For ever I will sing the goodness of the Lord
Romans 16: 25=27 The mystery kept secret for endless ages is now revealed.
Luke 1: 26-38 You will conceive and bear a son.
“The message I preach, and which I proclaim Jesus Christ, the revelation of a mystery kept secret for endless ages, but now so clear that it must be broadcast to pagans everywhere to bring them to the obedience of faith.”
St Paul’s striking words call us back to a deep truth that is well worth our consideration as we approach this Christmas time.
This week, the peace of our city has been shattered by a dramatic violent event in Martin Place. The massacre of school students in Peshawar in Pakistan has rocked that nation and the rest of us. The violent deaths of eight children in Cairns a two days’ ago has had has shaking our heads and pondering our hearts.
We wonder what is happening to our world.
These violent events strike us in part because of their dramatic circumstances and the deep sense we have of lives that days ago were full of promise have been lost needlessly.
In a sense we’ve been brought to our knees, wondering what is happening to our world and our society.
We hear news of violent and sometimes deadly attacks on people almost every day in our news bulletins. We can perhaps step back from some of these events as they appear to be the result of conflicts between gangs, families or individuals who don’t impact on our lives so much. We can even become a bit immune from the impact of these events and take them as somehow “normal” occurrences.
However they do leave their mark on us and we can easily come to the point where we regard violence as a normal behaviour in our society. We can even lose hope in the future of humanity altogether.
The mystery of which Paul speaks is our antidote, our release, our hope. This revelation “kept secret for endless ages” as Paul says, is unveiled for us in the person of Jesus.
Here in a man who appears to be just one of us, who is born in times of chaos and violence like our own, who emerges from a society of saints and sinners like our own, here is a man who breaks the mould.
No longer do fear, violence, unfettered anger need to be our weapons of choice.
Jesus taps in to our deep longing for peace and happiness, and shows us in his words and in his life, death and resurrection, that these longings can be fulfilled, that they have a price tag, and that they don’t come automatically.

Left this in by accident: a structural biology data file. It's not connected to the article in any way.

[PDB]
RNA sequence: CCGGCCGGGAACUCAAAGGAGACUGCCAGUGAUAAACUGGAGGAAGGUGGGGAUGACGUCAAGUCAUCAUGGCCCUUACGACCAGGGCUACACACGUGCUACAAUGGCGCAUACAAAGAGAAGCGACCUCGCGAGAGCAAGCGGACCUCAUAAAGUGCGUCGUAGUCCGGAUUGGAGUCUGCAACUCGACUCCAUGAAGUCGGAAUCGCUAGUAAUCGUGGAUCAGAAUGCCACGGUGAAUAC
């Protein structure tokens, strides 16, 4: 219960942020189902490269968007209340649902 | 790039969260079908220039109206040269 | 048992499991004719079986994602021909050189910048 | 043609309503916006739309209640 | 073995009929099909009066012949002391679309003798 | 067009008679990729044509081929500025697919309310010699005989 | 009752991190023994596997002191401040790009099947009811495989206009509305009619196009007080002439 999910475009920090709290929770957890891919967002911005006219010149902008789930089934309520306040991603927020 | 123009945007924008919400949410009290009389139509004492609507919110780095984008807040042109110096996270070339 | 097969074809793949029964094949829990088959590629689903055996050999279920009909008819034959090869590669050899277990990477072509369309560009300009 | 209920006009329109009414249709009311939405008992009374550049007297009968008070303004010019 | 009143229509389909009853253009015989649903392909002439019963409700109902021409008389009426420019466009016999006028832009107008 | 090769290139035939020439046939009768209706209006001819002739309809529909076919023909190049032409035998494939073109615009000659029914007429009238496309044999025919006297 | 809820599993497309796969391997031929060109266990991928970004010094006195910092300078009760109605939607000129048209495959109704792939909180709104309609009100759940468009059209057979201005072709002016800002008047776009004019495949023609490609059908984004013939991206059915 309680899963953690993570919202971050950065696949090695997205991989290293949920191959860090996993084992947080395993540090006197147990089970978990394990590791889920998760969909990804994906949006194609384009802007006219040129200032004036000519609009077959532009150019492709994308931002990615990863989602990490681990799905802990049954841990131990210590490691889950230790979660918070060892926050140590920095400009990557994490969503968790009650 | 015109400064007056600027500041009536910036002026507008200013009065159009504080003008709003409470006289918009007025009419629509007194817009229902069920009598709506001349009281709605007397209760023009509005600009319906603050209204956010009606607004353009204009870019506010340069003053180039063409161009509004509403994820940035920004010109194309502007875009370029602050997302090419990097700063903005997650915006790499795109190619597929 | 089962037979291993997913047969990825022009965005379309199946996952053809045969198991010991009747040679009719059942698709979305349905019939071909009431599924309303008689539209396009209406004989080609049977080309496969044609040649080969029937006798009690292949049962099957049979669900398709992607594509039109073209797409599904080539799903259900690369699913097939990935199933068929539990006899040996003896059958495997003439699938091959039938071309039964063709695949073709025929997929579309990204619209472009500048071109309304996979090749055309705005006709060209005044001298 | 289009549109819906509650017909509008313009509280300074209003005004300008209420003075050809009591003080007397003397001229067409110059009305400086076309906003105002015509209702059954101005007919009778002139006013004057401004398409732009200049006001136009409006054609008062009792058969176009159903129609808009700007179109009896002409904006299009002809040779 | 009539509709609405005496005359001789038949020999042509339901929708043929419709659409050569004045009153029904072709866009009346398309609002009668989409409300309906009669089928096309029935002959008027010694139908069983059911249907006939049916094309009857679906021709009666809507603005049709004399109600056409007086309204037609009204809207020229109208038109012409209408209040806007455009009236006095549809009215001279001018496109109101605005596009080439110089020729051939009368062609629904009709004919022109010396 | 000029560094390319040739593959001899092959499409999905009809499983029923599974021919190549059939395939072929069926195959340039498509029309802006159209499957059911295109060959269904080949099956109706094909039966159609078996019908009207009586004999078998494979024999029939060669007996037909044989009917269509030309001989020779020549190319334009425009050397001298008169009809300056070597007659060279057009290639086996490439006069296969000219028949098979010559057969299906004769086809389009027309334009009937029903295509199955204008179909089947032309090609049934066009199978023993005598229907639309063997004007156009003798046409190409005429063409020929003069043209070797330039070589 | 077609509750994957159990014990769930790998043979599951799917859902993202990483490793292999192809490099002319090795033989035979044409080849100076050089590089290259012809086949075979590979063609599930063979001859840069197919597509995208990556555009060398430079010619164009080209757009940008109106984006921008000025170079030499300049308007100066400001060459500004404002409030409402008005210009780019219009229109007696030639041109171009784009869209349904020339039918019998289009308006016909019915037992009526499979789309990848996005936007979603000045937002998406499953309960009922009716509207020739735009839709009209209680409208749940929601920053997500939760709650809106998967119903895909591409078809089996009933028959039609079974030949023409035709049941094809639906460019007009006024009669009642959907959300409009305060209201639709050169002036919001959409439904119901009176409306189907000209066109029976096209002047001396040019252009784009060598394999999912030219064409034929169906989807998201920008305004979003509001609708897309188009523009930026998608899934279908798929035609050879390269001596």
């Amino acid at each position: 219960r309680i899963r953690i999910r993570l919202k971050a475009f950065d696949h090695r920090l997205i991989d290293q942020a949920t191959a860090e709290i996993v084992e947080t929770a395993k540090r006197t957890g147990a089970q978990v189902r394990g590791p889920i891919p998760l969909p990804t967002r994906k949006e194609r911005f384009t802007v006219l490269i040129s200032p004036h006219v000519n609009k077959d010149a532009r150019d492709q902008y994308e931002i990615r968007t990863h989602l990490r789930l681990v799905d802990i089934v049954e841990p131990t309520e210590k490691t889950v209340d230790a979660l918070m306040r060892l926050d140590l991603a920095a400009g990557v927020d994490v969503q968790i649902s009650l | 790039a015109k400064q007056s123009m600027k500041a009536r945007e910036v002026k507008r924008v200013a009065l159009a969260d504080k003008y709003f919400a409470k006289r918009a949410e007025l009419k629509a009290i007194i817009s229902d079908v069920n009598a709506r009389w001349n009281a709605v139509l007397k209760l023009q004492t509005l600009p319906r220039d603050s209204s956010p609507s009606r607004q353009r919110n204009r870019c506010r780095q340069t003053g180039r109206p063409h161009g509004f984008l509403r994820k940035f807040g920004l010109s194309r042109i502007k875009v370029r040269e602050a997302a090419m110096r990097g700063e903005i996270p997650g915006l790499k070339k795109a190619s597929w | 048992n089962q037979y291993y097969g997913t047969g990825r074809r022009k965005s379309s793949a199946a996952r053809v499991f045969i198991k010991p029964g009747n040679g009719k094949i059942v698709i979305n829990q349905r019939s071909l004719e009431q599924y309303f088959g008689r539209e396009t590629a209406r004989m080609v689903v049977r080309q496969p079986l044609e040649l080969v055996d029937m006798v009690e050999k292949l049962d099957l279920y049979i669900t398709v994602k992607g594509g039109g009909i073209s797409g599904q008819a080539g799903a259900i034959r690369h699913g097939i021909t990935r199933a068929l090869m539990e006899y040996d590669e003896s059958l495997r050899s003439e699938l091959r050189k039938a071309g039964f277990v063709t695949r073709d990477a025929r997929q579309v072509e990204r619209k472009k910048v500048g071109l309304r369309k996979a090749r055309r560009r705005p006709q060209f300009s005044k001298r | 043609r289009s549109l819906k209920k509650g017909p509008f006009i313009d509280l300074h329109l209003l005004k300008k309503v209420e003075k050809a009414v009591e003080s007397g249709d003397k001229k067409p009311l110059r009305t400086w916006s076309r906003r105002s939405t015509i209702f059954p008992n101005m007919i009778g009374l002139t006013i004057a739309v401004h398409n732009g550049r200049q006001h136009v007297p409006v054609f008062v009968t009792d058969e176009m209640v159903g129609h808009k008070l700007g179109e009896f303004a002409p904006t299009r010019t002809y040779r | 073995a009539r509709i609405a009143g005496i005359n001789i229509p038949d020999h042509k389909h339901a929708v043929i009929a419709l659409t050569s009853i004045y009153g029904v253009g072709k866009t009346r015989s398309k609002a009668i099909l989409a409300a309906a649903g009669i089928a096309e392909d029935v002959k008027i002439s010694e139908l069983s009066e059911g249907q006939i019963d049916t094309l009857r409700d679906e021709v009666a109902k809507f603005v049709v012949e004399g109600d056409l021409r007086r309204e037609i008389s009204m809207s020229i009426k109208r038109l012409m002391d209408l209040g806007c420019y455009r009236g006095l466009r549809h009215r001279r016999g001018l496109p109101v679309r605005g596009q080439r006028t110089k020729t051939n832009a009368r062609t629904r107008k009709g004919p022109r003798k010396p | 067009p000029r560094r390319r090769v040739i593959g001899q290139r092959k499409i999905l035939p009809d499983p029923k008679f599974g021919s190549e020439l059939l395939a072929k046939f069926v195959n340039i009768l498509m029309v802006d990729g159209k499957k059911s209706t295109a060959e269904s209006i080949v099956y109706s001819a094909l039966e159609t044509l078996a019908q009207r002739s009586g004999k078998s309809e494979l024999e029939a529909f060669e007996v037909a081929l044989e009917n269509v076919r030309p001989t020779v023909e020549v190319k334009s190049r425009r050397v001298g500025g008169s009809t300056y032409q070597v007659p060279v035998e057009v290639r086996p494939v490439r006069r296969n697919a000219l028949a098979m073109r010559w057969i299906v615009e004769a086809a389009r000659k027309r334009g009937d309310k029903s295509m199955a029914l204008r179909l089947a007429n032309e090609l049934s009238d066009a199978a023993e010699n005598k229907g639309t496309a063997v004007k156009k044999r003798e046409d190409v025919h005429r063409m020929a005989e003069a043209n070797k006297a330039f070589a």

We, each of us, if we would create this peaceful world, must make some choices. We all know what these choices are. We all baulk at the price of them. Deep down, we all long for the peace and freedom that making these good choices will achieve.
We wish someone else would make the choices for us, run the hard metres, confront the blockages to peace on our behalf.
It’s a risky business being a peace-maker!
Given that we are all wounded by what the Church calls Original Sin, that propensity we all have to mess things up in our lives, we find the challenge of rising above this original sin a bit too much.
The mystery of Jesus’ presence comes into play here, just as we are about to give up on ourselves and our world.
We see his beauty, his selfless love, his ability to love even his enemies, his capacity to forgive. We long to develop these qualities in ourselves and at the same time we want to hang on to that bit of self-importance that is the seed of our addiction, violence, prejudice and we hedge our bets.
In the gospel reading this morning we hear the angel’s first words to Mary: “Do not be afraid”. We would do well to take those simple words on board, “Do not be afraid”. Do not be afraid to open your heart to the coming of the one we call our Saviour and allow him to grace us with his presence to the point where we begin to forgive, begin to be free of the need to have revenge, where we begin to taste the joy that loving even our enemies can create.
Like the people who have been reaching out with tender hearts this week to women wearing their Hijabs, with the gentle offer, “Do not be afraid, I will walk with you,” Jesus comes to us with the same invitation: “I will walk with you through your doubts, your fears, your despair at the state of the world, and in you I will create a haven of hope for anyone who comes to know you.”
Our mission as a community of faith is to become that haven of hope for anyone who comes to know us.
As we celebrate his birth this Christmas, let us turn our attention to our troubled world, knowing that mystery hidden from endless ages, the mystery of love who alone is our life and our peace is ours to taste, and ours to share.
The extraordinary gift of flowers in Martin Place are evidence that this mystery of love is still alive and well among us.
As the angel says to Mary, “nothing is impossible to God.” Mary replies, “Then let’s get work here and allow that love to appear, that love and hope who can be seen and known in something as simple and commonplace as in the birth of a tiny baby.”